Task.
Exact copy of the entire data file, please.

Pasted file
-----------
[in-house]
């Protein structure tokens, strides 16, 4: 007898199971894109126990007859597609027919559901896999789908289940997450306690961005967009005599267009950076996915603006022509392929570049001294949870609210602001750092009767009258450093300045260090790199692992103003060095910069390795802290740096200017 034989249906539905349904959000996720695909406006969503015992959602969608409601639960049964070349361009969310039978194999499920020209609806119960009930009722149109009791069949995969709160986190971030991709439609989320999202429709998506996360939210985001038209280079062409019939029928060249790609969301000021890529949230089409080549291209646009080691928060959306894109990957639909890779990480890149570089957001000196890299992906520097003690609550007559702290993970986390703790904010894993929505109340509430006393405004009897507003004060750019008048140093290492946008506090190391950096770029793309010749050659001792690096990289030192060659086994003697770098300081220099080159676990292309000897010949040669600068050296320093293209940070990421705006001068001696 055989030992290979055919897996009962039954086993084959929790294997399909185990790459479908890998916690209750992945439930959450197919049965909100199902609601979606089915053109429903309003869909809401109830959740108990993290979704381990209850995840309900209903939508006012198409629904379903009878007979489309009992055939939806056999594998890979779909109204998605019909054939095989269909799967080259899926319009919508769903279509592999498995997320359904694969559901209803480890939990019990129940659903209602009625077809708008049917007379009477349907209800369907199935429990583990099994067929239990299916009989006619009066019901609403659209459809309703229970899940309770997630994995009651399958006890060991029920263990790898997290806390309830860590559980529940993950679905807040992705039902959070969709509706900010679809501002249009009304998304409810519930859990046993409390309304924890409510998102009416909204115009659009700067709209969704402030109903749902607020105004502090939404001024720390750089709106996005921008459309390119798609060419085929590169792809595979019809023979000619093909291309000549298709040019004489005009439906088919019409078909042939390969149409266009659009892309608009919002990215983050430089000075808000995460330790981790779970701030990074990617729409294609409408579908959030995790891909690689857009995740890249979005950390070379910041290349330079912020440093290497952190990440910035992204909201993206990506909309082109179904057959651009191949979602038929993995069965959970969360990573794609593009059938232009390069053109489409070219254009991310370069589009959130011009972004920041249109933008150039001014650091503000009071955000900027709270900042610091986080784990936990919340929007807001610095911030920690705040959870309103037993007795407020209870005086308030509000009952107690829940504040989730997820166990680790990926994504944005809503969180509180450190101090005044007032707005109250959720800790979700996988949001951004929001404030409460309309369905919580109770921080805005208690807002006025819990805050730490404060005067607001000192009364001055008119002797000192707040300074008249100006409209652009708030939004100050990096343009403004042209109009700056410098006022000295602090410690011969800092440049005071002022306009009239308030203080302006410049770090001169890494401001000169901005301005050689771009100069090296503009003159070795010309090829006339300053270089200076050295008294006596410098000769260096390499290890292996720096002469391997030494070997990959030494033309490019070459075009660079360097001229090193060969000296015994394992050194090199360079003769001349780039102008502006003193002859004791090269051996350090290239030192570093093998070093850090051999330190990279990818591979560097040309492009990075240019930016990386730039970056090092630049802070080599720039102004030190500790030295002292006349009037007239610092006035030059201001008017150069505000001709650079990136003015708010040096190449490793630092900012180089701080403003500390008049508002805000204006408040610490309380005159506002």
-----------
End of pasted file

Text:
[in-house]
């Protein structure tokens, strides 16, 4: 007898199971894109126990007859597609027919559901896999789908289940997450306690961005967009005599267009950076996915603006022509392929570049001294949870609210602001750092009767009258450093300045260090790199692992103003060095910069390795802290740096200017 034989249906539905349904959000996720695909406006969503015992959602969608409601639960049964070349361009969310039978194999499920020209609806119960009930009722149109009791069949995969709160986190971030991709439609989320999202429709998506996360939210985001038209280079062409019939029928060249790609969301000021890529949230089409080549291209646009080691928060959306894109990957639909890779990480890149570089957001000196890299992906520097003690609550007559702290993970986390703790904010894993929505109340509430006393405004009897507003004060750019008048140093290492946008506090190391950096770029793309010749050659001792690096990289030192060659086994003697770098300081220099080159676990292309000897010949040669600068050296320093293209940070990421705006001068001696 055989030992290979055919897996009962039954086993084959929790294997399909185990790459479908890998916690209750992945439930959450197919049965909100199902609601979606089915053109429903309003869909809401109830959740108990993290979704381990209850995840309900209903939508006012198409629904379903009878007979489309009992055939939806056999594998890979779909109204998605019909054939095989269909799967080259899926319009919508769903279509592999498995997320359904694969559901209803480890939990019990129940659903209602009625077809708008049917007379009477349907209800369907199935429990583990099994067929239990299916009989006619009066019901609403659209459809309703229970899940309770997630994995009651399958006890060991029920263990790898997290806390309830860590559980529940993950679905807040992705039902959070969709509706900010679809501002249009009304998304409810519930859990046993409390309304924890409510998102009416909204115009659009700067709209969704402030109903749902607020105004502090939404001024720390750089709106996005921008459309390119798609060419085929590169792809595979019809023979000619093909291309000549298709040019004489005009439906088919019409078909042939390969149409266009659009892309608009919002990215983050430089000075808000995460330790981790779970701030990074990617729409294609409408579908959030995790891909690689857009995740890249979005950390070379910041290349330079912020440093290497952190990440910035992204909201993206990506909309082109179904057959651009191949979602038929993995069965959970969360990573794609593009059938232009390069053109489409070219254009991310370069589009959130011009972004920041249109933008150039001014650091503000009071955000900027709270900042610091986080784990936990919340929007807001610095911030920690705040959870309103037993007795407020209870005086308030509000009952107690829940504040989730997820166990680790990926994504944005809503969180509180450190101090005044007032707005109250959720800790979700996988949001951004929001404030409460309309369905919580109770921080805005208690807002006025819990805050730490404060005067607001000192009364001055008119002797000192707040300074008249100006409209652009708030939004100050990096343009403004042209109009700056410098006022000295602090410690011969800092440049005071002022306009009239308030203080302006410049770090001169890494401001000169901005301005050689771009100069090296503009003159070795010309090829006339300053270089200076050295008294006596410098000769260096390499290890292996720096002469391997030494070997990959030494033309490019070459075009660079360097001229090193060969000296015994394992050194090199360079003769001349780039102008502006003193002859004791090269051996350090290239030192570093093998070093850090051999330190990279990818591979560097040309492009990075240019930016990386730039970056090092630049802070080599720039102004030190500790030295002292006349009037007239610092006035030059201001008017150069505000001709650079990136003015708010040096190449490793630092900012180089701080403003500390008049508002805000204006408040610490309380005159506002």